Infographics: Infographics summarize a topic or concept using a combination of static visual elements and they have become a very popular method to spread information on complex topics. There are many popular examples including, infographics on payroll and tax deductions, the related generational shift toward multitasking, or even the topic of infographics itself.

A portion of an infographic on multitasking published by Rasmussen College

Mind maps: Mind maps are a specific type of chart used to show the connections between concepts. Mind maps seem especially relevant to explanations of complex legal and regulatory concepts because they allow a customer to get a bird’s eye view of a complex subject. Mind maps are especially useful to visually explain the relationships between multiple legal concepts that do not easily fit into a typical outline structure commonly used by a series of narrative paragraphs.

Mind map showing relationships between corporate law concepts

Tag clouds: Tag clouds, a common feature on blogs, are very effective for quickly displaying the relative frequency of various items (usually terms) through font size and color. Examples include using tag clouds to display trends in news stories, speeches, or reveal the major topics within large complex legislation.

and many others.

How the above methods are employed is also important. Depending on the circumstances, they may replace the need for, provide an alternative to, or supplement text content. Can you think of other useful examples or visual methods I didn’t mention above?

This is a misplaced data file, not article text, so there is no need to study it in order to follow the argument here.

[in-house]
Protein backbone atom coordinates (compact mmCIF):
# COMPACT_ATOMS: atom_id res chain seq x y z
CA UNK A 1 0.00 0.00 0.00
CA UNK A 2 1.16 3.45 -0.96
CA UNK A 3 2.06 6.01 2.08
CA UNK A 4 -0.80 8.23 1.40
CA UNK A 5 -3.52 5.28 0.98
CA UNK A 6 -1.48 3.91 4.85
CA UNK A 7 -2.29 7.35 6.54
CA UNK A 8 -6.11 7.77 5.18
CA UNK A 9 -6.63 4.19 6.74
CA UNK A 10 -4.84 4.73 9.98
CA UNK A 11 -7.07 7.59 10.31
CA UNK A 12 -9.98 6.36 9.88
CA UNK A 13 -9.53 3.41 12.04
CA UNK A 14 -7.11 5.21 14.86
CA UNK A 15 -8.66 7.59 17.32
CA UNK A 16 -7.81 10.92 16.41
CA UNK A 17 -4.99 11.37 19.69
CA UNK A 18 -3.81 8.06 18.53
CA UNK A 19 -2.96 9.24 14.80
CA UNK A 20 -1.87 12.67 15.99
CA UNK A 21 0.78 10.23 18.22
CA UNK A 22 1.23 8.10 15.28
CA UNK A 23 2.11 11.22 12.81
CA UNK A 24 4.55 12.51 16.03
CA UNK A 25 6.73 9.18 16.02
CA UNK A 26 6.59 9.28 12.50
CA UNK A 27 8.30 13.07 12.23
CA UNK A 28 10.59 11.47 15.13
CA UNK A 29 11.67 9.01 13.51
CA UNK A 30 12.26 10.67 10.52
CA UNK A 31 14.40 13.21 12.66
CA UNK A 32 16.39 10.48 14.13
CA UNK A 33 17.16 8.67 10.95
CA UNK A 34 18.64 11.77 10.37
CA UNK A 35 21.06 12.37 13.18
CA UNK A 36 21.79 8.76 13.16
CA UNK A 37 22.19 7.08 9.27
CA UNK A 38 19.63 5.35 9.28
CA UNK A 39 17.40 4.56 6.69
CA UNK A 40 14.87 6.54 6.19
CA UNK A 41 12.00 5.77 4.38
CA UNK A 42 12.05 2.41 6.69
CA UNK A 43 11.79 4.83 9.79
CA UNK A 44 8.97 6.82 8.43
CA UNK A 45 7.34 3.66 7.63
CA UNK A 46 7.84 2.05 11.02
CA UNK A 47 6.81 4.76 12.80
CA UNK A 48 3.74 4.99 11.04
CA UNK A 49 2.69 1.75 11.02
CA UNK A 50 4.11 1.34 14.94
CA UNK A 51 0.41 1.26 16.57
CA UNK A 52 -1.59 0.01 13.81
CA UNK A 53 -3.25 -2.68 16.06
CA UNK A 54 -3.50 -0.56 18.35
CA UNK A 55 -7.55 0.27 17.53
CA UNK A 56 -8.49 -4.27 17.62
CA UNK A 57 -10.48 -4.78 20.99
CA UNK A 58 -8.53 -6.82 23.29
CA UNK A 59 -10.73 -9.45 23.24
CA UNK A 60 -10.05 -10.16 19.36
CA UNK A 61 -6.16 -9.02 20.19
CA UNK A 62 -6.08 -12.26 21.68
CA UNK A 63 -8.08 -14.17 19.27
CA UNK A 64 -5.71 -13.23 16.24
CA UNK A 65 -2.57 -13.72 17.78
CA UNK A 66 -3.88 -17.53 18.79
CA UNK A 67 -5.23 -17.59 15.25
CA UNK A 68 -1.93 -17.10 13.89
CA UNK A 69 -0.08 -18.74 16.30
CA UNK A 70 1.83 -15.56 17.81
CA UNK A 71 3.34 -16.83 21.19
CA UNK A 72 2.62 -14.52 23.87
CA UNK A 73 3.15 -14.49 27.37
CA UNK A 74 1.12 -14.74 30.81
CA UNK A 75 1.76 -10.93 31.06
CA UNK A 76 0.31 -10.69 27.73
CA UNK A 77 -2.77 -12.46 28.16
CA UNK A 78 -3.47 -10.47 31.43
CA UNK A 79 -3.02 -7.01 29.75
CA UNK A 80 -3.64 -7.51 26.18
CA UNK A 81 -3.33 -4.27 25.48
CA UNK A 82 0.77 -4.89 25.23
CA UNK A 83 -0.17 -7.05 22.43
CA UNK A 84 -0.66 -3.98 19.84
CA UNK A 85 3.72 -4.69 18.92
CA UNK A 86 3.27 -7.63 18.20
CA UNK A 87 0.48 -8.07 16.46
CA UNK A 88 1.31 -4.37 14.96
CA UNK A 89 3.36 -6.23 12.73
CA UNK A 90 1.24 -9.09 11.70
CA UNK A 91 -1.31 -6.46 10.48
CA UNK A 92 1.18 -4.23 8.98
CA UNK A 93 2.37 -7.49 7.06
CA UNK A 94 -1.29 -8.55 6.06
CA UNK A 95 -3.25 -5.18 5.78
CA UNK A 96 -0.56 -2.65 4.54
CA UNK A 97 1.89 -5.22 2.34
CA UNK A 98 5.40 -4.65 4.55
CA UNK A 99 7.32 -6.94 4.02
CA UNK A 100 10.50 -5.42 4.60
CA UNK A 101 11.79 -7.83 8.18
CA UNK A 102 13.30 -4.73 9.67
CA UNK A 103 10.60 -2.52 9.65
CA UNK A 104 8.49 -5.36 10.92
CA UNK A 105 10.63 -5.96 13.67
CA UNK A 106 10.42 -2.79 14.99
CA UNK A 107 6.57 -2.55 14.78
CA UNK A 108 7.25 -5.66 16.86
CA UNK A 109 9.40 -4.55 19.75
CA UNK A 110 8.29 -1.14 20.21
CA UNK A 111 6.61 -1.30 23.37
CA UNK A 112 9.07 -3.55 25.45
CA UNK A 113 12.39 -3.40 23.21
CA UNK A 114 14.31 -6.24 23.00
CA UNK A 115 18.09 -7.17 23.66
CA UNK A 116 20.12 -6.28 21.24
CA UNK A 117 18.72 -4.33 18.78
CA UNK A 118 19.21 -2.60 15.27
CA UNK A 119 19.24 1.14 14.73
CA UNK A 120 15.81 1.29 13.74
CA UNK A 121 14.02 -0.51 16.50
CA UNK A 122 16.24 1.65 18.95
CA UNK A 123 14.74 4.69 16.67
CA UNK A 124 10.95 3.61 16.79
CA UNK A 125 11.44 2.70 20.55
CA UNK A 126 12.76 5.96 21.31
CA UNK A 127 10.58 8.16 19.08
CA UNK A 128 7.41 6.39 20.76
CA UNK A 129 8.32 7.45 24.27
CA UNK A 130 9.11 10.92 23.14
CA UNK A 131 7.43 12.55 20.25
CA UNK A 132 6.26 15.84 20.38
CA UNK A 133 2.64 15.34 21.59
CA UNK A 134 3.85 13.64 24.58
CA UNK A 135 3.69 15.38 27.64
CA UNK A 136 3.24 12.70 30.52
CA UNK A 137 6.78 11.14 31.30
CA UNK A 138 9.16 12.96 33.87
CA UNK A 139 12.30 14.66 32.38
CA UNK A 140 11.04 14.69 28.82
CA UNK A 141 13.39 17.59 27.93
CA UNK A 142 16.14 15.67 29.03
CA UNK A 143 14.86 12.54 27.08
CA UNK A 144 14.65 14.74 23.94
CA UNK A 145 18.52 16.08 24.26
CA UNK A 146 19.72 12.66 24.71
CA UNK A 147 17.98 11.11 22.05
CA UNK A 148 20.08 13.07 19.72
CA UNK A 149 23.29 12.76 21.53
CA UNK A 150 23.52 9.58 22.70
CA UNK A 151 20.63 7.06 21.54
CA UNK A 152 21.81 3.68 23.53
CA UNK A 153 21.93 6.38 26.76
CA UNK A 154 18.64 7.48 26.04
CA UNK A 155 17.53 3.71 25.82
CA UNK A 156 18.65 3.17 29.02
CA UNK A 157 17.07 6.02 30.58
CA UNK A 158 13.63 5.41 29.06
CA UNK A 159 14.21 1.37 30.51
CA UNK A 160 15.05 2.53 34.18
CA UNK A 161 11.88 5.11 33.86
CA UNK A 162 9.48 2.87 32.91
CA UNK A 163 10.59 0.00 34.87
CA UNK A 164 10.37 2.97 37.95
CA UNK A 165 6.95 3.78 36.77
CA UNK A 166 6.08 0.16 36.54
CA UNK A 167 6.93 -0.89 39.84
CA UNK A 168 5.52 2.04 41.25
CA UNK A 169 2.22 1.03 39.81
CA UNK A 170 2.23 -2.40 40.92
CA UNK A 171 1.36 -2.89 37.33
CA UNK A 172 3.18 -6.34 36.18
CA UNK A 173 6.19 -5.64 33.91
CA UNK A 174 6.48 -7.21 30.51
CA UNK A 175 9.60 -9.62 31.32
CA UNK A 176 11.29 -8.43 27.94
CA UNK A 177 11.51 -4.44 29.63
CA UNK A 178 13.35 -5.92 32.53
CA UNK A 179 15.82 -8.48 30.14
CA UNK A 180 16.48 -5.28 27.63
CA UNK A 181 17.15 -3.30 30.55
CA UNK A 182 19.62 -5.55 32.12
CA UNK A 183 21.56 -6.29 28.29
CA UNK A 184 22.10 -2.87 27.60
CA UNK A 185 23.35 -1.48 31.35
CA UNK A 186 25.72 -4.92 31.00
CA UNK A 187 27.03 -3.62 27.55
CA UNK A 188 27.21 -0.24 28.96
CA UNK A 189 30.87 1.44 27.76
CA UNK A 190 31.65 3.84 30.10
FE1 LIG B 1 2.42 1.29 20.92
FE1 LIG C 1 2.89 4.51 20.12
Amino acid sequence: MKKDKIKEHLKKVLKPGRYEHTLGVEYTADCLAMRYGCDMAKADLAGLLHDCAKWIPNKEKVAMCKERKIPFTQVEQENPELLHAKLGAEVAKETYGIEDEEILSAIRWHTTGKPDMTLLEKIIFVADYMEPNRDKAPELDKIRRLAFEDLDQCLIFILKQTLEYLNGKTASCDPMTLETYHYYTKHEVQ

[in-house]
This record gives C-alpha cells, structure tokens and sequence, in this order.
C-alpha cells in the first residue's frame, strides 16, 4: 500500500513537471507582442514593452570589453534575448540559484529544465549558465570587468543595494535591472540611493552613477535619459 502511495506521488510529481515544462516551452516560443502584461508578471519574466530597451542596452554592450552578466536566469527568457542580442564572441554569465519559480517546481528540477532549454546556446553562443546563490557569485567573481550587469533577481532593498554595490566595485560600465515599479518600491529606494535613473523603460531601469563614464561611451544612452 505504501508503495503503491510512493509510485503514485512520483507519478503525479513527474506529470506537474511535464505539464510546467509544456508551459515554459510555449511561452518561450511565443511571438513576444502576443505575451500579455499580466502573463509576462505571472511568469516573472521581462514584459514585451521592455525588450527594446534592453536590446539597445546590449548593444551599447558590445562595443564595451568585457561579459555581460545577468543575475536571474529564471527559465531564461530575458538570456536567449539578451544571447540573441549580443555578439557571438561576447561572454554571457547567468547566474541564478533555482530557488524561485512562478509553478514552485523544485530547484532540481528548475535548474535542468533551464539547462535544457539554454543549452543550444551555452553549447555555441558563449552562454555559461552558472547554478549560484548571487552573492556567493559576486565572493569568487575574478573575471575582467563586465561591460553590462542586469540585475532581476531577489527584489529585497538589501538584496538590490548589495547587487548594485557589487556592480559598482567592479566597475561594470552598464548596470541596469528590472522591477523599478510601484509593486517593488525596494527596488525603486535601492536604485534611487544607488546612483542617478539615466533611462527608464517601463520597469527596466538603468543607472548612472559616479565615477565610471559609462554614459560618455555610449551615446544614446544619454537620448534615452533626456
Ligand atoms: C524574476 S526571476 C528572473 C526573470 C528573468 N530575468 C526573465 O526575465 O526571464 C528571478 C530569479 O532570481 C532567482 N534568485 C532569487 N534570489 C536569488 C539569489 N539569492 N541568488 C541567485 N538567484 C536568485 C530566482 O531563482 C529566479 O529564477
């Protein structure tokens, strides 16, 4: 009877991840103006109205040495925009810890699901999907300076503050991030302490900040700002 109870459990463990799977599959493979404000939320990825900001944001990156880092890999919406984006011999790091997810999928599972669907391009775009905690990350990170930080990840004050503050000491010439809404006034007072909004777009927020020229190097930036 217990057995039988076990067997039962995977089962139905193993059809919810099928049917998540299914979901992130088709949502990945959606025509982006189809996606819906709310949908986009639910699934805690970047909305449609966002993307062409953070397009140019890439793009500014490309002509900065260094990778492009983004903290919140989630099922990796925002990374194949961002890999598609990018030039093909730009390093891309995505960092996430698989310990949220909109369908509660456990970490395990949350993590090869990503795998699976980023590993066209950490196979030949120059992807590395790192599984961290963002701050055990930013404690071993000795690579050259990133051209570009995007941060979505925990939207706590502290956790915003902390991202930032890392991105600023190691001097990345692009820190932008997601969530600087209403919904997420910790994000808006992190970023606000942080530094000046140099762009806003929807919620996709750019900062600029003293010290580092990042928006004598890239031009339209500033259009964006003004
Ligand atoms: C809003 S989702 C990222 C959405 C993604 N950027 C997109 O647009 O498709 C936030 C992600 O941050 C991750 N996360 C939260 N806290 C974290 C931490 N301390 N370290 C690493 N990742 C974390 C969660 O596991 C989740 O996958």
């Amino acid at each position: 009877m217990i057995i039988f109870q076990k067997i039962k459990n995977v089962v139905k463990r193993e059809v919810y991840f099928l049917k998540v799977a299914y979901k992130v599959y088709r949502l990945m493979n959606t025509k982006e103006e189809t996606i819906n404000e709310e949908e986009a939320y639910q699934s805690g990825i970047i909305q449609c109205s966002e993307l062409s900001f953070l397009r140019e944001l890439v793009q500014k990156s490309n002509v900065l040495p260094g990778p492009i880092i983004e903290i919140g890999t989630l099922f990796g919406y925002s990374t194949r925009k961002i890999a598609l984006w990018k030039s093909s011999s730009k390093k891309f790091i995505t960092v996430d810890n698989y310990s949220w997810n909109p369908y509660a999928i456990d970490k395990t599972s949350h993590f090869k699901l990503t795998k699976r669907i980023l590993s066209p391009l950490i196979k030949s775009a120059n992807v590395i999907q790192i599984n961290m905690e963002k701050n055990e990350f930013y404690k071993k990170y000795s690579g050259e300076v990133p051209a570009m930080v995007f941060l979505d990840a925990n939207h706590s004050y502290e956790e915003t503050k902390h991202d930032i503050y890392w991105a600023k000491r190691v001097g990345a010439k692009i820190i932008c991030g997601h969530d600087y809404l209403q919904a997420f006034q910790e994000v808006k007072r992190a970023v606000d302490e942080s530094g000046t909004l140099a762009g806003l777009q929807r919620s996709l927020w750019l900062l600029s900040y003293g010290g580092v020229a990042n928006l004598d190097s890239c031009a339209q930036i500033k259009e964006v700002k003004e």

There have been made comments on this article

  1. Ornella on at

    Very good post Edward. I absolutely agree: we need to display our content in a more attractive and quickly readable way. For example we are thinking and trying what we can do with some post search filters: dates or range of dates can be proposed graphically as clickable histogram bars, where the height represents the number of resulting documents/occurrences. Of course this should be done in an appropriate GUI context, to let all the interface components be in harmony with those graphical representations.

  2. Thanks Ornella. I agree that there is a lot of potential innovation that can be done in how content is navigated. However, I think there is less awareness that similar innovations can add value to the content itself.

  3. Dan on at

    A good overview of ways to demonstrate new content and ideas. These visual additions to legal publishing will only enhance the current information and will make it easier for users to find related information. Additionally, this will all look better on mobile devices and other platforms that a typical computer screen as they can be made interactive. It would be great to be able to see a recent document on a mind map and trace it back with a touch screen – opening each document with a finger swipe.

  4. Tom Timperio on at

    Great article. Heat Maps are also a useful way to organize and present large data sets. They can also be used to drill-down into information.

  5. Tom Hood on at

    Edward, Great post! I like the reference to the digital natives which I agree with completely. In our Leadership training we always say that a leader must be able to make their thinking visible to others in a way that others can easily grasp. Your examples are all good new and I would add a big whiteboard, butcher paper or even our large graphic wall charts that serve as cognitive thinking templates.

    Thanks for the post,